Author Topic: Racing Balls  (Read 176032 times)

Fu-Kwun Hwang

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Re: Racing Balls
« Reply #15 on: September 20, 2008, 10:56:23 pm »
The condition is the ball has to be always on the track.
If the slope of the track is to deep, the ball will fall out.

lookang

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Re: Racing Balls
« Reply #16 on: September 22, 2008, 09:03:14 am »
I wonder if both ball 2 experiment is conducted at the same time, however one is at ground level, the other is at 10km above ground level, will they arrive at the same time?

Based on the concept of Newton’s law of universal gravitation,
http://en.wikipedia.org/wiki/Newton%27s_law_of_universal_gravitation

g = G m1.M2 / r^2
where:

  * F is the magnitude of the gravitational force between the two point masses,
  * G is the gravitational constant, G is approximately equal to 6.67 × 10^?11 N m^2 kg^-2
  * m1 is the mass of the first point mass,
  * m2 is the mass of the second point mass,
  * r is the distance between the two point masses.

Let's assume m1 = mass of ball say = 1 kg for easy substitution and calculation of g.

mass of Earth = 5.9742 × 10^24 kilograms = M_2
http://www.google.com.sg/search?q=mass+of+earth&ie=utf-8&oe=utf-8&aq=t&rls=org.mozilla:en-US:official&client=firefox-a

radius of Earth = 6 378.1 kilometers
http://www.google.com.sg/search?hl=en&client=firefox-a&rls=org.mozilla:en-US:official&hs=vAF&pwst=1&sa=X&oi=spell&resnum=0&ct=result&cd=1&q=radius+of+earth&spell=1

therefore using, g = G m1.M2 / r^2

g = (6.67 × 10^?11)(1)(5.9742× 10^24) / (6378 x 10^3)^2 = 9.80 m/s^2

at a point where R' = R + 10 km =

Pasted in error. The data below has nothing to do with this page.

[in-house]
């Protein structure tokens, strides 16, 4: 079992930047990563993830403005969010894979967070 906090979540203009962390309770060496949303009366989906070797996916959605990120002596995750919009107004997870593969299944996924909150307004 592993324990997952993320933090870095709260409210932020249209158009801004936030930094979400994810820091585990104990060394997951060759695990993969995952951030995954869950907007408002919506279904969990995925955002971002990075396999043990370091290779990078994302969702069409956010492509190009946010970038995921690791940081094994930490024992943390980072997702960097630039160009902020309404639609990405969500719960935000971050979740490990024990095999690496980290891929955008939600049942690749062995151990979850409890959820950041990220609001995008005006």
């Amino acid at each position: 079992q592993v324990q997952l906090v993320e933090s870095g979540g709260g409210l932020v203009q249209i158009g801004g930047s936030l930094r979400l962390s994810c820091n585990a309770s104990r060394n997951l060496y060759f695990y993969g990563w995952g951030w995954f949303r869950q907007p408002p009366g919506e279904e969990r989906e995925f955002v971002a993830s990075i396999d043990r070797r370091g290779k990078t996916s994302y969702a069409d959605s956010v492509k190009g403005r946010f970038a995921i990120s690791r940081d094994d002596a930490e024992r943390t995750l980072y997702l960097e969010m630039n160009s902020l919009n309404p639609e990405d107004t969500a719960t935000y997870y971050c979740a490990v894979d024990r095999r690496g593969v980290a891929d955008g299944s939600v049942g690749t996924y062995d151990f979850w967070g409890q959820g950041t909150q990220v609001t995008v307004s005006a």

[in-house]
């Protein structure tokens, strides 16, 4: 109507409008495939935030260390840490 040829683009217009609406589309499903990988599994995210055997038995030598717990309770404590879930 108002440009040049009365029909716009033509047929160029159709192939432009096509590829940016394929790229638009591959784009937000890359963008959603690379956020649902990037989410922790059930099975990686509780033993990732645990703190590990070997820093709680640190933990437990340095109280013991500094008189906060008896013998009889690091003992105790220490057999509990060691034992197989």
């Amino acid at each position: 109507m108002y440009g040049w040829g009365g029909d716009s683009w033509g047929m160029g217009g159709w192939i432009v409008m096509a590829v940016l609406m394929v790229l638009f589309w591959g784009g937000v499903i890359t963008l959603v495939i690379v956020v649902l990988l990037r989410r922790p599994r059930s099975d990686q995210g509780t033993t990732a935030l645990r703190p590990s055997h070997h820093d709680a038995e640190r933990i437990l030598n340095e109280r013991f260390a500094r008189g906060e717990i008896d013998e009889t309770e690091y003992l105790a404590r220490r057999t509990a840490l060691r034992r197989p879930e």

g' = (6.67 × 10^?11)(1)(5.9742× 10^24) / ([6378+10] x 10^3)^2 = 9.77 m/s^2

so assuming the ball is on a slope tilt of angle teta,

a = g.sin (teta) = 9.80.sin (teta)

a' g'.sin(teta) = 9.77. sin (teta) where teta is say = 30 degrees

assuming motion is under constant acceleration,

equation of motion says, s = u.t + 1/2.a.t^2 and s' =u'.t + 1/2.a'.t'^2

subs in s = s' = say 1 m of simple substitution  , u = u' =0
simplified........


solving which gives t =  Math.sqrt[(1)(2)/9.81.sin(30^o)] =  0.639 s  & t' = 0.640 s approximately.

in conclusion to answer your question, the answer should be roughly the same time unless you can conduct the experiment at a height above Earth where the g' is very different of the sea-level g .:)

understand?
« Last Edit: September 22, 2008, 09:09:36 am by lookang »

lookang

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Re: Racing Balls
« Reply #17 on: April 13, 2009, 09:17:56 am »
<applet code="racingBall.class" width=600 height=350 codebase="http://www.phy.ntnu.edu.tw/java/racingBall/"><param name="Reset" value="Reset"><param name="Start" value="Start"><param name="info" value="more information"><param name="MSG" value="Which ball will reach the other end first or they will arrive at the same time?"><param name="ANS" value="Select an answer to start"><param name="ANS1" value="1) ball 1 arrive earlier"><param name="ANS2" value="2) ball 2 arrive earlier"><param name="ANS3" value="3) Arrive at the same time"><param name="Path" value="complete Path"></applet>